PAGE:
A lifesaving finding - During Breast Cancer Awareness Month, St. Joseph’s patient Barbara Moscovich is telling the world about the discovery of a tiny dot with big implications for women with dense breasts

London, Ontario – It was startlingly clear – a tiny bright dot stood out starkly amid the grey waves and shades on the image. Unseen on every other exam, something was definitively there.

It was a lifesaving finding for Barbara Moscovich – a tumour pinpointed using contrast-enhanced mammography at St. Joseph’s Hospital where women are benefitting from the latest in breast imaging technology.

Barbara, 75, has faithfully undergone regular breast screening for more than three decades. Three years ago, due to extremely dense breasts, it was advised she have a mammogram every year instead of every two years. It wasn’t enough to catch a good size lump on her left breast, which was discovered last year during a physical exam by her family doctor. During the follow up with mammography and ultrasound on both breasts, the lump in the left breast was visible on ultrasound, but barely seen on her mammogram. There was also a hint of something suspicious on the right that was eluding detection.

“The radiologist couldn’t really see it on the ultrasound so suggested contrast-enhanced mammography,” says Barbara. “Sure enough, a very very tiny tumour showed up just under the nipple. The images were amazing, so clear despite my very ‘busy’ breasts.”

Both lumps were cancerous and Barbara underwent a lumpectomy on each breast on Dec. 27, 2019, followed by partial breast radiation. She will be on an anti-estrogen hormone medication for the next seven years and monitored closely.

Barbara’s story is being shared worldwide through a docuseries being launched this month by GE Healthcare, maker of the Senographe Pristina mammography machine, a groundbreaking new breast imaging platform. In 2017, St. Joseph's became first hospital in Canada to install a Pristina unit. The following year, additional Pristina units were installed with the added capability of performing contrast-enhanced mammograms and tomosynthesis (three-dimensional mammography). In June 2020, St. Joseph’s became the first hospital in North America to perform a biopsy guided by contrast- enhanced mammography. Donor dollars to St. Joseph’s Health Care Foundation have made these breast imaging breakthroughs possible.

Contrast-enhanced mammography combines conventional digital diagnostic mammography with the administration of a contrast agent, explains Dr. Anat Kornecki, Breast Radiology Lead with St. Joseph’s Breast Care Program. The contrast agent – radiographic dye containing iodine – is injected into a vein in the patient’s arm before the mammogram images are taken.

With contrast-enhanced mammography, the area of concern within the breast is highlighted in much more detail and can be an alternative to MRI, says Dr. Kornecki. It can pinpoint cancers that can’t be seen with standard mammography and is particularly effective in assessing dense breasts. Those considered for contrast mammography are patients who have had a screening mammogram that indicated something suspicious, or those who present with breast symptoms. At this time, it is not used for regular screening.

“After three years of using contrast-enhanced mammography I can say that this is a game changer in the world of breast imaging,” says Dr. Kornecki. “Similar to MRI, it can detect many more cancers than standard mammography and ultrasound and, at the same time, it allows us to reach a final diagnosis and provide treatment more rapidly."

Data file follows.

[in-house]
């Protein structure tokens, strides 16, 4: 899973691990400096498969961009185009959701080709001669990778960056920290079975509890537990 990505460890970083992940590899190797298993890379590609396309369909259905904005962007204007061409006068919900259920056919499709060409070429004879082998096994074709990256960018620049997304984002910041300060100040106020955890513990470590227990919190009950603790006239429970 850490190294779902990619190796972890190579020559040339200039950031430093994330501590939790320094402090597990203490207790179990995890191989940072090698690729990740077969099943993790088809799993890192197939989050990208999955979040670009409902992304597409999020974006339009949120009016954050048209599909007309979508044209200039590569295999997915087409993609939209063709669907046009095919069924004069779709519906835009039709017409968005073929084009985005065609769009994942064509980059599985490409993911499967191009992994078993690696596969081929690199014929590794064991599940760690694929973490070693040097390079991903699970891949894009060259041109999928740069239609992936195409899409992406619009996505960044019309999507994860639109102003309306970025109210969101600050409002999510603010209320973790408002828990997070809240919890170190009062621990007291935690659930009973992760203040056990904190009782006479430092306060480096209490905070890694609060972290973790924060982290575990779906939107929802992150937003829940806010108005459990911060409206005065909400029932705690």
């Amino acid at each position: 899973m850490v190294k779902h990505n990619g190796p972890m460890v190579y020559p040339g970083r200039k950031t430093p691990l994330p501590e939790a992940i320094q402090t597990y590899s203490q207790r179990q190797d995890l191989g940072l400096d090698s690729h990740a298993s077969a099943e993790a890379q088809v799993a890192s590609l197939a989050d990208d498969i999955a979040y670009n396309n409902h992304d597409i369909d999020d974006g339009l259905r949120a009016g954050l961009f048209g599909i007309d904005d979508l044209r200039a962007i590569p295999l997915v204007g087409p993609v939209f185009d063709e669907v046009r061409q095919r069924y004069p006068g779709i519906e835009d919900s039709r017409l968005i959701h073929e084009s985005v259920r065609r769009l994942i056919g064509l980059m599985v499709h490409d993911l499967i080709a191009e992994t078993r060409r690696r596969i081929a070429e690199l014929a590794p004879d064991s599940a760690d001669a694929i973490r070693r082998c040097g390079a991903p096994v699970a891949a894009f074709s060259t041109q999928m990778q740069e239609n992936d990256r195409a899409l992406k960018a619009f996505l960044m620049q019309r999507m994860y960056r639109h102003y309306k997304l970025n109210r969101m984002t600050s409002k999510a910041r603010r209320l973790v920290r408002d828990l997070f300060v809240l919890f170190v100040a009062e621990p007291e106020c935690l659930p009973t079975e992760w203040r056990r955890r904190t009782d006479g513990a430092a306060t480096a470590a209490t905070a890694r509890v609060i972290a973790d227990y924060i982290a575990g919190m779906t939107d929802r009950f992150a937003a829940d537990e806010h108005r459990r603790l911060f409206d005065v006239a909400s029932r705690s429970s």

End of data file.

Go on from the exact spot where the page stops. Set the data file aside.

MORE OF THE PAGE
Now an advocate for better screening for women with dense breasts, Barbara says many women are unaware that dense breasts not only make it harder for radiologists to spot tumours, the actual risk of cancer for those with dense breasts is higher. Many also don’t know they have dense breasts despite its prevalence (more than 40 per cent of women have dense breasts) and the information being available on the mammogram reports sent to family doctors.

“It should be flagged by family doctors, women informed and information available,” says Barbara, a retired teacher and principal. “I had to find out a whole lot of information on my own. My advice is for women to ask the question – ‘How dense are my breasts?’”

As a patient of St. Joseph’s Breast Care Program, adds the lifelong learner, “I couldn’t have been in a better place to benefit from the latest and best in breast imaging.”


Read more about Barbara in our stories section of St. Joseph’s website.

Members of the media are welcome to interview Barbara and Dr. Kornecki on this important topic. To arrange, please contact:

Dahlia Reich, Communication & Public Affairs
St. Joseph’s Health Care London
519 646-6100 ext. 65294, cell 519 619 0971

About St. Joseph’s Health Care London

Renowned for compassionate care, St. Joseph’s Health Care London is a leading academic health care centre in Canada dedicated to helping people live to their fullest by minimizing the effects of injury, disease and disability through excellence in care, teaching and research. Through partnership with Lawson Health Research Institute and our collaborative engagement with other health care and academic partners, St. Joseph’s has become an international leader in the areas of: chronic disease management; medical imaging; specialized mental health care; rehabilitation and specialized geriatrics; and surgery. St. Joseph’s operates through a wide range of hospital, clinic and long-term and community based settings, including: St. Joseph’s Hospital; Parkwood Institute; Mount Hope Centre for Long Term Care; and the Southwest Centre for Forensic Mental Health Care. Visit www.sjhc.london.on.ca  for more information.

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